Still Midnight by Denise Mina
Published by Reagan Arthur/Back Bay Books, an imprint of Hachette
It is an unprofessional kidnapping. A teenage girl gets her hand blown off, an old man – the wrong man – is taken. Do the kidnappers even have the right house in the quiet Glasgow suburb? At first it seems quite possible to Detective Inspector Alex Morrow that this whole thing is a mistake, although that doesn’t exactly help get the elderly hostage back. This is a case that gets to Morrow, this family disrupted in the area where she grew up. In order to solve it, Morrow has to revisit some of the people from her past and, in doing so, perhaps put her entire job at risk.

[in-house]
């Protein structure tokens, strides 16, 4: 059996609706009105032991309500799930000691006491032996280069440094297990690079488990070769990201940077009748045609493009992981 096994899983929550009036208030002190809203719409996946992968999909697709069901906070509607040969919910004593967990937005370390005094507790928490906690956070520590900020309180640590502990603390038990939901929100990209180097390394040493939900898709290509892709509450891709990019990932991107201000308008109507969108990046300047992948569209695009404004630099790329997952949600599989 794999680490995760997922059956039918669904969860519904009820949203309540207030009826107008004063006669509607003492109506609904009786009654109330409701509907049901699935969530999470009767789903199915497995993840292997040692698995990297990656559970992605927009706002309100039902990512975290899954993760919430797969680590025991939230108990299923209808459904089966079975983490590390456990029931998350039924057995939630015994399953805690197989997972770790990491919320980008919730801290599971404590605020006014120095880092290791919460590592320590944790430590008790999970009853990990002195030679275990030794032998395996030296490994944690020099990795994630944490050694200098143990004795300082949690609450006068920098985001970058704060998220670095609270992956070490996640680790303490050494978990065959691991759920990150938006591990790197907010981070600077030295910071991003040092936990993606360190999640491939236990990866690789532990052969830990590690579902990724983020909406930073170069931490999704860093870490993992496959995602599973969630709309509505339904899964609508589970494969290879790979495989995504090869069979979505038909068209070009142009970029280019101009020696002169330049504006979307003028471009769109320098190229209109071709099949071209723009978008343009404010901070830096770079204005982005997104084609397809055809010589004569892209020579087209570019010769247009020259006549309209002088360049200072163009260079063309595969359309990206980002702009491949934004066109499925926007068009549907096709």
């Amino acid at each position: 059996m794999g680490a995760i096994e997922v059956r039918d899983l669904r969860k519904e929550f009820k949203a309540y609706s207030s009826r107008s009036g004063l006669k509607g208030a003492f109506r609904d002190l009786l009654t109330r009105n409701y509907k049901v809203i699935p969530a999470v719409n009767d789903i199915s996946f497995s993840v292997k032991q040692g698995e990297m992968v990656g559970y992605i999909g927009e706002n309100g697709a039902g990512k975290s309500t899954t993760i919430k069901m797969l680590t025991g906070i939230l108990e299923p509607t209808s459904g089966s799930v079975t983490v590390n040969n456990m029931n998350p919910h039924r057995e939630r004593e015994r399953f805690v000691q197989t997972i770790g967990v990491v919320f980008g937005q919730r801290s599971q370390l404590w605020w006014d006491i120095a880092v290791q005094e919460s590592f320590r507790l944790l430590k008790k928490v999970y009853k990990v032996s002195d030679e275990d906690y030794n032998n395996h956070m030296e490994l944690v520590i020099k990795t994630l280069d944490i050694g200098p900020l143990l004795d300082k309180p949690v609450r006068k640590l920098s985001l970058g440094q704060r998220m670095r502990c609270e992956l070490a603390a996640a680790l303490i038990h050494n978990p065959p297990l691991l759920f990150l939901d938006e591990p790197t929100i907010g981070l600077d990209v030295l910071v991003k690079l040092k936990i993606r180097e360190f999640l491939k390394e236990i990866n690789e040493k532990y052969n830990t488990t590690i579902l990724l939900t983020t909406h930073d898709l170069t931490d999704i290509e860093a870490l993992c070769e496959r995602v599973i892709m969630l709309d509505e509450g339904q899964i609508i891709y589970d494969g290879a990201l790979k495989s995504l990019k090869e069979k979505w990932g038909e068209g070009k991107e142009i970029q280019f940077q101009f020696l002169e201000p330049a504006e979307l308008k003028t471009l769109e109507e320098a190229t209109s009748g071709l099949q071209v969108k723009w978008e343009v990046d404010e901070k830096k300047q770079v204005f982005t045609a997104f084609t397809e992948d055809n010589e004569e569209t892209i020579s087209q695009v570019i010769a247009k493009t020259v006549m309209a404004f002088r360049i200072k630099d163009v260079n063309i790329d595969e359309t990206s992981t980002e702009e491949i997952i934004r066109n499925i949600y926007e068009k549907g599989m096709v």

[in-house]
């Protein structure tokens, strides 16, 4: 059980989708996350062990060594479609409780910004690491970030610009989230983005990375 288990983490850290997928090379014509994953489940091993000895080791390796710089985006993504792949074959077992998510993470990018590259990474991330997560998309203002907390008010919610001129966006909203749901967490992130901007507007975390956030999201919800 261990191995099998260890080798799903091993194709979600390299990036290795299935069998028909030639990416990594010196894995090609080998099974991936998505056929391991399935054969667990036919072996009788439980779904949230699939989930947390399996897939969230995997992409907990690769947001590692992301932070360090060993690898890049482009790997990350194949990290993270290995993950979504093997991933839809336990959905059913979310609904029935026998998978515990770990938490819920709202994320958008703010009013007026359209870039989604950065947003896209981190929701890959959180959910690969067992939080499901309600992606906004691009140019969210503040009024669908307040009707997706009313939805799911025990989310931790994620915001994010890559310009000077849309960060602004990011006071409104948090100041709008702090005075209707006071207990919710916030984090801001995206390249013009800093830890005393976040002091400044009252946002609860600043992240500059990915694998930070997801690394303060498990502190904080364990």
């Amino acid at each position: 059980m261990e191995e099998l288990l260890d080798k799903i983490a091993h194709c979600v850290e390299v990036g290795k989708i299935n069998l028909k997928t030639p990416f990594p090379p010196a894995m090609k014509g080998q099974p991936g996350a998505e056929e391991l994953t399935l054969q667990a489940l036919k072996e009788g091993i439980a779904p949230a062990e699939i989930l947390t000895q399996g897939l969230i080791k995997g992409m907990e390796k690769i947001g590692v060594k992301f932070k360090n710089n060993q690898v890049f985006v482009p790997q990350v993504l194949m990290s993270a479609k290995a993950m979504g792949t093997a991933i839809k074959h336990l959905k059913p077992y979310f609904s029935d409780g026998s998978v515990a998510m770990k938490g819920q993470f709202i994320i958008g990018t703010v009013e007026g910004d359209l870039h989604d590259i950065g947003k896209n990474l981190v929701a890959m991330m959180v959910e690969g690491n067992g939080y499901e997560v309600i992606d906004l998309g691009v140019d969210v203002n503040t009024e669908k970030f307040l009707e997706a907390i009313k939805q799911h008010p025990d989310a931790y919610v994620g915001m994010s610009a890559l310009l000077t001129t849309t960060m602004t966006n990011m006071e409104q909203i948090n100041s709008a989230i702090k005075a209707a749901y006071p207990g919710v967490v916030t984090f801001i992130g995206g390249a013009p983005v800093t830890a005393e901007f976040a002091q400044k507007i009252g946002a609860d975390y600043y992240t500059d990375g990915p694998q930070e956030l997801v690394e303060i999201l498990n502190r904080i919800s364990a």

Still Midnight has one of those openings that leaves you going, “huh, what now?” The first 30 pages or so are a bit slow for exactly that reason, as the reader tries to figure out exactly what is going on. Once everything becomes clear, though, Still Midnight becomes an exceptionally engaging book. First, there is the mystery; clearly there is something happening that is not quite what it seems. In addition, Morrow herself is a fascinating character. She is sick with loss and a need to prove herself while also hiding her past.
I ended up really loving Still Midnight, and I can’t wait to read the next book in the series, The Wasp Season. If you’ve read Still Midnight, we are discussing it on June 11th, 2013 on Nicole’s blog.
For more information, please see the publisher’s page.